[Beowulf] Network considerations for new generation cheap beowulfcluster
Peter St. John
peter.st.john at gmail.com
Thu May 24 09:24:58 PDT 2007
Well I remember when people were talking about distributed computing and
they said, "well, this would be trivial if you could just boot unix on all
the nodes, haha". So I'm still drawn to the idea of something small, like
embedded ROMDOS, on a compute node. But RAM is free and IBM put linux on a
wristwatch (honkin' big power suplly, by the standards of wrist watches, but
it ran X :-)
On 5/24/07, Larry Stewart <larry.stewart at sicortex.com> wrote:
> Peter St. John wrote:
> > This led me to SUNMOS (OS for parallel processing, Sandia's
> > alternative for the aforementioned intel
> > PSC descendants) http://en.wikipedia.org/wiki/SUNMOS. Sandia's page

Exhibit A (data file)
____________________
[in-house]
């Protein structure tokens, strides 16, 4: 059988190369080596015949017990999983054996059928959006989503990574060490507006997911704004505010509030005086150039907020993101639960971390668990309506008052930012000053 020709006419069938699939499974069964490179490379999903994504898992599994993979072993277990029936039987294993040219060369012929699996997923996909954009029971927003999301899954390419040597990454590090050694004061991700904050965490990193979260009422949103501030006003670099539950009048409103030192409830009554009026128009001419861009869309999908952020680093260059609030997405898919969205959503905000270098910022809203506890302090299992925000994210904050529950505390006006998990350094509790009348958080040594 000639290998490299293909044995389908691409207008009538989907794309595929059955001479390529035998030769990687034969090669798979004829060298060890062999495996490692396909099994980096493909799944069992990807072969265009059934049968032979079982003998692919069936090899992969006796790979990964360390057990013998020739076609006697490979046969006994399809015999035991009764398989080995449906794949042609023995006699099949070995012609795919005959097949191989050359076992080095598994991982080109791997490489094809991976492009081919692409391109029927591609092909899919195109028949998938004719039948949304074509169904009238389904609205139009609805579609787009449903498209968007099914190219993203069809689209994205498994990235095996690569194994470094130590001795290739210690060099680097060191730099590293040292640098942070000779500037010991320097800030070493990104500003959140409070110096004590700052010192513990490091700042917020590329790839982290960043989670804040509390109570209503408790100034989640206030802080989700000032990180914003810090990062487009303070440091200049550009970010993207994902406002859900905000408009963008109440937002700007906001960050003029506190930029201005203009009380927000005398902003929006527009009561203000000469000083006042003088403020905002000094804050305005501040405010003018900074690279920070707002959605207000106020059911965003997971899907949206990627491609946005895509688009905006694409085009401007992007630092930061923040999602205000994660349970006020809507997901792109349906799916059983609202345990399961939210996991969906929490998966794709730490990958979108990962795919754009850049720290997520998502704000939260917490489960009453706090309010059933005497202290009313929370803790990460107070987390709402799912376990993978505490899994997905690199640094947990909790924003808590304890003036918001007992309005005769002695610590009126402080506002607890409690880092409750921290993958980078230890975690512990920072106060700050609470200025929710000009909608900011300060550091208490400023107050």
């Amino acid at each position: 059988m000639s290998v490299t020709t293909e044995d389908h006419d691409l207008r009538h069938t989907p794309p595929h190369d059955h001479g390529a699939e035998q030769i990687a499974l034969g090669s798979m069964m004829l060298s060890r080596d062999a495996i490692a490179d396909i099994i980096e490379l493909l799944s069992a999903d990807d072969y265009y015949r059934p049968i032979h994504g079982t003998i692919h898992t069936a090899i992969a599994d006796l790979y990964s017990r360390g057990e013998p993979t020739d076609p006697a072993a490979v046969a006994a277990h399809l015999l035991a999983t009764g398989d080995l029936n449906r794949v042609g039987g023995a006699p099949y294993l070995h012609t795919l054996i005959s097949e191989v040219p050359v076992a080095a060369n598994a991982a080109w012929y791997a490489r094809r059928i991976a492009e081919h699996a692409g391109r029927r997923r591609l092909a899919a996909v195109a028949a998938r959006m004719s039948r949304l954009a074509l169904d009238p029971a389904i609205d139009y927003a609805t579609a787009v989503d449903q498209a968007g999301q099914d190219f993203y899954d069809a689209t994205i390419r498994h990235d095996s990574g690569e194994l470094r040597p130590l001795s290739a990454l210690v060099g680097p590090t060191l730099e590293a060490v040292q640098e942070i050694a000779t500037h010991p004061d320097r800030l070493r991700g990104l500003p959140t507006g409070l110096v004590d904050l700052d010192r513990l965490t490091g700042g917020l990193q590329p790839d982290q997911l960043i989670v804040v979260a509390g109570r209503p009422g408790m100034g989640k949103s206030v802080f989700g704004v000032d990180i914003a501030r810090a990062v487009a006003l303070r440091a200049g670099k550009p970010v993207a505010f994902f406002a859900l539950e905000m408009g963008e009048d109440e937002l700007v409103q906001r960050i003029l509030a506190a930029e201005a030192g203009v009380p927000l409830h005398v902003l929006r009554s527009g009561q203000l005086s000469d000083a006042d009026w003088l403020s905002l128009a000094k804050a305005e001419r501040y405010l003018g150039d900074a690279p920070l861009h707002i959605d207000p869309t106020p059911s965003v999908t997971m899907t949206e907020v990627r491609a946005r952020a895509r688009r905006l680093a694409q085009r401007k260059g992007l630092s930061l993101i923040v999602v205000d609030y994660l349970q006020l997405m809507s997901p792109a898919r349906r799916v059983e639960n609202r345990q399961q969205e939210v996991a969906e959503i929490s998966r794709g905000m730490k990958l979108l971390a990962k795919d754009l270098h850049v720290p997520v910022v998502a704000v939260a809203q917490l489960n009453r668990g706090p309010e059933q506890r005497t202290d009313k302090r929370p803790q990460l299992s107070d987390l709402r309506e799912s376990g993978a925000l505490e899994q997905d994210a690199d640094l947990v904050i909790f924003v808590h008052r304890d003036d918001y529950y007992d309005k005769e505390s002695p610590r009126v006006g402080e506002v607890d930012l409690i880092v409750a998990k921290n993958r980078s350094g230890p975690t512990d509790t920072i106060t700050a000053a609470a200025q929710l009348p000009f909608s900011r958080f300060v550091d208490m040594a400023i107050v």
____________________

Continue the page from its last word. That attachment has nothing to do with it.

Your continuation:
> > looks like real progress for inertial containment sustainable
> > thermonuclear fusion, which really wouuld be super duper cool, fuel
> > your zeppelin with seawater, but I can't find latter-day references to
> > SUNMOS. Anybody know what became of it
> I don't know what happened to SUNMOS, but the intellectual descendents
> of it are the microkernels like L4
> and particularly the FASTOS project, see http://www.cs.unm.edu/~fastos/
> There's a group who think that full function OSs like Linux are
> unnecessary or wasteful for clusters. The arguments
> include virtual memory being unneeded or slow and OS activity ("OS
> noise") limiting scaling of applications.
> As a consequence, you see things like BlueGene/L with a microkernel on
> the compute nodes and Linux on the I/O nodes.
> I don't necessarily believe the arguments, but I like tinkering with a
> new tricked out OS as well
> as the next guy.
> Just for fun, I tracked down who said "When you hear 'virtual', you
> should think 'slow'." -- it was Dave Clark of MIT.
-------------- next part --------------
An HTML attachment was scrubbed...
More information about the Beowulf